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Family’s Search for Answers over Former Shipyard Worker’s Death

Family’s Search for Answers over Former Shipyard Worker’s Death

A daughter is searching for former workmates of her late father in a bid to find out where he could have been exposed to asbestos. 

John Robert Harbottle, 81, died in January last year after developing heart and lung disease which left him virtually bedridden and on oxygen 24 hours a day.

An inquest found evidence of asbestosis, caused by exposure to asbestos, would have played a part by putting extra strain on his heart.

Daughter Susan Dean believes he came into contact with the deadly dust at Swan Hunter shipyard in Wallsend, North Tyneside, and has now launched legal action against his former employer.

If successful in her search for justice, she has also pledged to donate any financial award to the British Lung Foundation in his memory.

Mr Harbottle started work at the shipyard straight from school in 1947, first as a teaboy and later an electrician.
Mrs Dean said: “He used to work down in the hulls of the ships alongside joiners, fitters and also ‘laggers’ or labourers who lagged the pipes with asbestos.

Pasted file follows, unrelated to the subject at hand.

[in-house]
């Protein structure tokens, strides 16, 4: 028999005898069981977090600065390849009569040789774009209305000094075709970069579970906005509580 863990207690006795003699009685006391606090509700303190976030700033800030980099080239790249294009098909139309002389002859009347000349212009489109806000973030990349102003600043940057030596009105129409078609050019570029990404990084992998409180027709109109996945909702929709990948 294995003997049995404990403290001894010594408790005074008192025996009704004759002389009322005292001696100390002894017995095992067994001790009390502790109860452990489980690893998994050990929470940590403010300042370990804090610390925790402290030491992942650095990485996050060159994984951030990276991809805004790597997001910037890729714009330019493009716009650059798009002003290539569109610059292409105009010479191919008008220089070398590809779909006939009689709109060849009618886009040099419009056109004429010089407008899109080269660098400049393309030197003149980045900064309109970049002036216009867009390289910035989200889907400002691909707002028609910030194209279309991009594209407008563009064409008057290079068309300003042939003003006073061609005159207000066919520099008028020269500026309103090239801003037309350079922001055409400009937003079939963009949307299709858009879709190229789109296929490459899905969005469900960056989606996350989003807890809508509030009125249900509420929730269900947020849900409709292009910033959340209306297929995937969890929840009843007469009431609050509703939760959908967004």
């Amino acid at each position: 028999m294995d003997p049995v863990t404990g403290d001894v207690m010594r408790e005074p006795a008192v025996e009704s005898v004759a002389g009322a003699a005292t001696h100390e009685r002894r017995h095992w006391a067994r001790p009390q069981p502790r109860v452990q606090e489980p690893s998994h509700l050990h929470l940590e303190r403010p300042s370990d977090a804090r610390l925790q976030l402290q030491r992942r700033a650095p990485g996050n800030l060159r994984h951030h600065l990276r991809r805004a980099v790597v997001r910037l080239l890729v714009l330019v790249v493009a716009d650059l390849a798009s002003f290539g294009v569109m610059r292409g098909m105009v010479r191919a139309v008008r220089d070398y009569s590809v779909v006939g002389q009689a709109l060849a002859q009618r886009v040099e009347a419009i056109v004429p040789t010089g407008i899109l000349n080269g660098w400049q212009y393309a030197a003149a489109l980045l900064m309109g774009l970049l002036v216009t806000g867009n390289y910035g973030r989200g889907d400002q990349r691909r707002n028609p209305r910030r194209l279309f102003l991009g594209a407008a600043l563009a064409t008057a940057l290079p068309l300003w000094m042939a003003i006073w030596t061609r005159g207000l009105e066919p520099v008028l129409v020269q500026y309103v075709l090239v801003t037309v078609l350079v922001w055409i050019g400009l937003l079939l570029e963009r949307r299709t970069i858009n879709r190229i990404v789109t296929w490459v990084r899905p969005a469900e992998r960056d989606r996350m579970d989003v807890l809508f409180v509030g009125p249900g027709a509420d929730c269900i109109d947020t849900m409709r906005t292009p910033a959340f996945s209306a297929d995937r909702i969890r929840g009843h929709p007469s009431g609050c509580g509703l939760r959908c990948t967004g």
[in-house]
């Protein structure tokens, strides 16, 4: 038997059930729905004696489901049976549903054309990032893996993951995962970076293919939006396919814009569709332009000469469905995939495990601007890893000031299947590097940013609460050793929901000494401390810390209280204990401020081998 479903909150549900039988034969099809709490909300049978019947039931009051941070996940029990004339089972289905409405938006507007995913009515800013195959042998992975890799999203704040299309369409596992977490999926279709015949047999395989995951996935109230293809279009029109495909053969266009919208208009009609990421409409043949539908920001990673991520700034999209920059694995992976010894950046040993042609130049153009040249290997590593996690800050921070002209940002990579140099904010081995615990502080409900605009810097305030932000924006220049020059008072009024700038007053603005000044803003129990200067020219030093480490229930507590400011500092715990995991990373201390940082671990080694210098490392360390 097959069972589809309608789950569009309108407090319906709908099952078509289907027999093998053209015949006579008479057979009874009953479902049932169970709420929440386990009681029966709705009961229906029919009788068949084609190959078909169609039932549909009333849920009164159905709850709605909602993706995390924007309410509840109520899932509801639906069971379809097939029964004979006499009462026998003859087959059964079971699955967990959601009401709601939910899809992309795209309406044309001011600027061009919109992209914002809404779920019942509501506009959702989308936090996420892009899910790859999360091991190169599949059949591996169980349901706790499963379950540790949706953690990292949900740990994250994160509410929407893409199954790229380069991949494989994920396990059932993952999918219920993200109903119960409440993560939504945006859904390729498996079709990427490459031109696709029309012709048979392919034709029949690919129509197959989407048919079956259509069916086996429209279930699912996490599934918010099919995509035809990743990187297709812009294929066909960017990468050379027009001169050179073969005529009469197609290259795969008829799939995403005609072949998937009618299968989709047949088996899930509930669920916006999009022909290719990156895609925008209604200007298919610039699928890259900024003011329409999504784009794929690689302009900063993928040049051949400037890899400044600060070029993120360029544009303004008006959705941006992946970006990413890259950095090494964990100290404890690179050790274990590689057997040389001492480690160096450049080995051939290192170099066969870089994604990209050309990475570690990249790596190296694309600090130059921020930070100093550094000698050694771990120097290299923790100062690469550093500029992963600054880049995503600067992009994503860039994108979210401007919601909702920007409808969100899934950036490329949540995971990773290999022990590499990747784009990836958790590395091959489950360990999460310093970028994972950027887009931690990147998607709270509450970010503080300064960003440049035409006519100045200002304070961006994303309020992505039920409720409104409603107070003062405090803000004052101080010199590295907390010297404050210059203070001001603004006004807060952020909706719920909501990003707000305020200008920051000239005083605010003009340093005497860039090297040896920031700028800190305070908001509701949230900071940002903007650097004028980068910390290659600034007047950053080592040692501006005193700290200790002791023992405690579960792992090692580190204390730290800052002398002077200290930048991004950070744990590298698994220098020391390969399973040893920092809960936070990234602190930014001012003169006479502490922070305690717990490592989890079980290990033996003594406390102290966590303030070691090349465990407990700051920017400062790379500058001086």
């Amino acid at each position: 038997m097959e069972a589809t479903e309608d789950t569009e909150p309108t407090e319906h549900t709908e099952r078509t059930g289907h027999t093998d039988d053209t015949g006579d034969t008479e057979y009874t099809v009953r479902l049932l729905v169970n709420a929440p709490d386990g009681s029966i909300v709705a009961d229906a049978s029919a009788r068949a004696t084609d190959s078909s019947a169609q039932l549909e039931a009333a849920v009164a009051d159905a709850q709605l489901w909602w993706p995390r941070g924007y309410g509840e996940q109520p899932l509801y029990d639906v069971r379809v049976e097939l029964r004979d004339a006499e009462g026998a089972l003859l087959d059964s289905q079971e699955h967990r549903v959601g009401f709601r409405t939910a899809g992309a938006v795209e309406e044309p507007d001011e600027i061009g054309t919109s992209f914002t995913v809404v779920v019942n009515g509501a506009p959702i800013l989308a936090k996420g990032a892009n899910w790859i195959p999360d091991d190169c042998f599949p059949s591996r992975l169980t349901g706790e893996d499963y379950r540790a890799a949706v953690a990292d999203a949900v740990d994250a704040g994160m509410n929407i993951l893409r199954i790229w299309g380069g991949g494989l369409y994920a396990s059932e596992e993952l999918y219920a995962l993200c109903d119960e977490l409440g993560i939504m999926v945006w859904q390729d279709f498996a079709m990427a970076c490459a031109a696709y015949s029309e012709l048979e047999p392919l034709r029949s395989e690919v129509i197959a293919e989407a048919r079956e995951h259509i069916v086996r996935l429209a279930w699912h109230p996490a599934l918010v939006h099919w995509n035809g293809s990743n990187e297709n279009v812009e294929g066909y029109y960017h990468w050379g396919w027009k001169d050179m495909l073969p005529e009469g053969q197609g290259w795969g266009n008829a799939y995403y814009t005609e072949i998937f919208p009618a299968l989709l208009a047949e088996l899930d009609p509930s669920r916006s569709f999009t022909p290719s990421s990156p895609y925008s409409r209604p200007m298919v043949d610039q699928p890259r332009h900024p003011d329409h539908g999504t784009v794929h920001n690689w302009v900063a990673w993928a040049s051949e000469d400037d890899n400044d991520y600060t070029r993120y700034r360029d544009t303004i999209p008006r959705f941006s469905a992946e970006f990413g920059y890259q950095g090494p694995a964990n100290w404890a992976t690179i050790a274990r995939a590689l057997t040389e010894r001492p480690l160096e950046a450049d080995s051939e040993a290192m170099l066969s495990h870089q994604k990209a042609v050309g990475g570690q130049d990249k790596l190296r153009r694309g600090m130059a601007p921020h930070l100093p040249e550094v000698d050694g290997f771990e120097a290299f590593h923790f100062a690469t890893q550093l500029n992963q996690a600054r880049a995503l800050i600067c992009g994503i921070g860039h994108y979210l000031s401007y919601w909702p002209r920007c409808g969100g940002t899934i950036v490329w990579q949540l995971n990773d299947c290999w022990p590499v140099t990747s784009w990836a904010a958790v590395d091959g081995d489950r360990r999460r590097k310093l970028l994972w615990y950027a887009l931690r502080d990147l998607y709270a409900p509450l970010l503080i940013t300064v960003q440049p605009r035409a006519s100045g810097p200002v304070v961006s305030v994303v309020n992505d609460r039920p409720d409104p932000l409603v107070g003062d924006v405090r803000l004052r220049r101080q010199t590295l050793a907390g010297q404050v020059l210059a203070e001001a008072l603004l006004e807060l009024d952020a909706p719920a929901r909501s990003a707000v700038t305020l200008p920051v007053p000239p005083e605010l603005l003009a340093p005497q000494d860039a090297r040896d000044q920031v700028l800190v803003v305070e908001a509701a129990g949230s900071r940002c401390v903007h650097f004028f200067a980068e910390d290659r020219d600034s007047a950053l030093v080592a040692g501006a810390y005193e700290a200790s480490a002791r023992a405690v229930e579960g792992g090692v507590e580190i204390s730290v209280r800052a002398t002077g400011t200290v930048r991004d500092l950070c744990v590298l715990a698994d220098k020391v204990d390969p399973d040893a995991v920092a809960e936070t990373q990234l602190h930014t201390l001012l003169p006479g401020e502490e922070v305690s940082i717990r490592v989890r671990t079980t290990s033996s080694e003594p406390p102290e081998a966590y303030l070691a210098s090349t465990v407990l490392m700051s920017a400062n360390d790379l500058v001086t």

“He said it was horrendous and you couldn’t see for the fog of asbestos dust flying about everywhere.”
Widowed, the great-grandfather lived alone in Wallsend and in the last few months of his life was cared for by his two daughters, Susan and Sandra.

Mrs Dean, 59, added: “He was a very proud man and there couldn’t have been a worse way for him to go.
“He went from being as fit as a flea to being on oxygen 24/7. His breathing took his legs away so he was stuck in a bedroom.

“I only ever saw him cry twice, once when my mum died and on the last Christmas Day we had with him when he couldn’t make it downstairs to spend it with his family.”

Raised by his grandmother, he was known as John Thompson in his early years and only reverted to Harbottle after marrying his late wife Audrey.

After leaving Swan Hunter and Wigham Richardson Limited in the early 1960s, he had several different jobs including as an ambulance driver and social worker.

But Mrs Dean, of Wallsend, said: “I think he had some good friends at the shipyard and if he was exposed to asbestos there then they could be in the same position.

“It does make me angry because all he ever tried to do was provide for his wife and children.
“If he had known the risks he wouldn’t have put himself in that situation and we may have had him for a lot longer.”

Simon Alexander, from law firm, Slater and Gordon, is representing Mrs Dean in a civil action.

He said: “Mr Harbottle had no idea of the dangers of asbestos exposure which caused him great discomfort and distress in later life and ultimately contributed to his death.

“We are keen to speak to anyone who worked alongside him and can help his family find the answers they’re looking for.”

Anyone who worked with Mr Harbottle or has any other information they believe may be helpful is asked to contact Simon Alexander on 0161 238 6499 or email: Simon.Alexander@slatergordon.co.uk.